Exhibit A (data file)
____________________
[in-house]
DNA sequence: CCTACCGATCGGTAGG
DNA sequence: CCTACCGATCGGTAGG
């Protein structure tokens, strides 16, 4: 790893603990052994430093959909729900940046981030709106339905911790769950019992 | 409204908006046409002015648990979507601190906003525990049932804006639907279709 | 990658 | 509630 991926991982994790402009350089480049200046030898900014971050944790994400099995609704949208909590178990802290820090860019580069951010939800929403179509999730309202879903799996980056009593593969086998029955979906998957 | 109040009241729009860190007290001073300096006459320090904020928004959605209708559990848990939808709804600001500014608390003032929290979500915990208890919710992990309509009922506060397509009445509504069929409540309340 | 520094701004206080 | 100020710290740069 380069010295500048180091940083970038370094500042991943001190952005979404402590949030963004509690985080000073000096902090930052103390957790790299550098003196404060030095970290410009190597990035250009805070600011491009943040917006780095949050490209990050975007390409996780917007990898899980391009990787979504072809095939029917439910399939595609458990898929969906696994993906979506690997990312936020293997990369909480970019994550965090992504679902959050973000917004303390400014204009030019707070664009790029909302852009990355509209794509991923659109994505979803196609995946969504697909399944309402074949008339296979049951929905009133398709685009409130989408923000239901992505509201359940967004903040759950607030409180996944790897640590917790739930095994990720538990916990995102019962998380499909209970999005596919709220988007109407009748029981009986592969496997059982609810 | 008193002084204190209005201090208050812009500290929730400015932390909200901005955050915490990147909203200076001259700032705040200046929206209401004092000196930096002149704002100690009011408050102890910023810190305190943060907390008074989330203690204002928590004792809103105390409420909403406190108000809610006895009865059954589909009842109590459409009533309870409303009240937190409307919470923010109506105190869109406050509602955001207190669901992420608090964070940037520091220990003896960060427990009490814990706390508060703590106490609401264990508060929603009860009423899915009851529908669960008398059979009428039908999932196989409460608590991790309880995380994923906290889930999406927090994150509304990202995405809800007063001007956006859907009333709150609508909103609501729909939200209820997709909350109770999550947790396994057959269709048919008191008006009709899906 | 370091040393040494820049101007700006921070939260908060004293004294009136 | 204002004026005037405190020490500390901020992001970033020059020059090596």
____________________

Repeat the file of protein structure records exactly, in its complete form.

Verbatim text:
[in-house]
DNA sequence: CCTACCGATCGGTAGG
DNA sequence: CCTACCGATCGGTAGG
């Protein structure tokens, strides 16, 4: 790893603990052994430093959909729900940046981030709106339905911790769950019992 | 409204908006046409002015648990979507601190906003525990049932804006639907279709 | 990658 | 509630 991926991982994790402009350089480049200046030898900014971050944790994400099995609704949208909590178990802290820090860019580069951010939800929403179509999730309202879903799996980056009593593969086998029955979906998957 | 109040009241729009860190007290001073300096006459320090904020928004959605209708559990848990939808709804600001500014608390003032929290979500915990208890919710992990309509009922506060397509009445509504069929409540309340 | 520094701004206080 | 100020710290740069 380069010295500048180091940083970038370094500042991943001190952005979404402590949030963004509690985080000073000096902090930052103390957790790299550098003196404060030095970290410009190597990035250009805070600011491009943040917006780095949050490209990050975007390409996780917007990898899980391009990787979504072809095939029917439910399939595609458990898929969906696994993906979506690997990312936020293997990369909480970019994550965090992504679902959050973000917004303390400014204009030019707070664009790029909302852009990355509209794509991923659109994505979803196609995946969504697909399944309402074949008339296979049951929905009133398709685009409130989408923000239901992505509201359940967004903040759950607030409180996944790897640590917790739930095994990720538990916990995102019962998380499909209970999005596919709220988007109407009748029981009986592969496997059982609810 | 008193002084204190209005201090208050812009500290929730400015932390909200901005955050915490990147909203200076001259700032705040200046929206209401004092000196930096002149704002100690009011408050102890910023810190305190943060907390008074989330203690204002928590004792809103105390409420909403406190108000809610006895009865059954589909009842109590459409009533309870409303009240937190409307919470923010109506105190869109406050509602955001207190669901992420608090964070940037520091220990003896960060427990009490814990706390508060703590106490609401264990508060929603009860009423899915009851529908669960008398059979009428039908999932196989409460608590991790309880995380994923906290889930999406927090994150509304990202995405809800007063001007956006859907009333709150609508909103609501729909939200209820997709909350109770999550947790396994057959269709048919008191008006009709899906 | 370091040393040494820049101007700006921070939260908060004293004294009136 | 204002004026005037405190020490500390901020992001970033020059020059090596």